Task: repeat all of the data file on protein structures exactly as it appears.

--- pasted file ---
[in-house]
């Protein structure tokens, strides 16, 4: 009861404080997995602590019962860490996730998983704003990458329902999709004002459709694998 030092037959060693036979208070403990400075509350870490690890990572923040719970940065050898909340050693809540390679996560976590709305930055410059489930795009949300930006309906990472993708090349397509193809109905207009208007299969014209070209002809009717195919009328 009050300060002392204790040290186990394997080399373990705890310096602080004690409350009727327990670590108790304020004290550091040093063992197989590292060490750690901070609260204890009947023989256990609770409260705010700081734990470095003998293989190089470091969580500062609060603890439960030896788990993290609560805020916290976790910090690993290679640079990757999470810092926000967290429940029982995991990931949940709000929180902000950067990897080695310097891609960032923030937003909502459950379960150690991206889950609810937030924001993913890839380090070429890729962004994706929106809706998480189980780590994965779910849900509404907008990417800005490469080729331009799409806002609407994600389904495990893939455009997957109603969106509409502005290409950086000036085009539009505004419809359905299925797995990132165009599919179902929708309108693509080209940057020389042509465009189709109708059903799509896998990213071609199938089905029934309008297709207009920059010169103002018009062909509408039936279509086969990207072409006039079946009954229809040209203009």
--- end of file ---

[in-house]
């Protein structure tokens, strides 16, 4: 009861404080997995602590019962860490996730998983704003990458329902999709004002459709694998 030092037959060693036979208070403990400075509350870490690890990572923040719970940065050898909340050693809540390679996560976590709305930055410059489930795009949300930006309906990472993708090349397509193809109905207009208007299969014209070209002809009717195919009328 009050300060002392204790040290186990394997080399373990705890310096602080004690409350009727327990670590108790304020004290550091040093063992197989590292060490750690901070609260204890009947023989256990609770409260705010700081734990470095003998293989190089470091969580500062609060603890439960030896788990993290609560805020916290976790910090690993290679640079990757999470810092926000967290429940029982995991990931949940709000929180902000950067990897080695310097891609960032923030937003909502459950379960150690991206889950609810937030924001993913890839380090070429890729962004994706929106809706998480189980780590994965779910849900509404907008990417800005490469080729331009799409806002609407994600389904495990893939455009997957109603969106509409502005290409950086000036085009539009505004419809359905299925797995990132165009599919179902929708309108693509080209940057020389042509465009189709109708059903799509896998990213071609199938089905029934309008297709207009920059010169103002018009062909509408039936279509086969990207072409006039079946009954229809040209203009």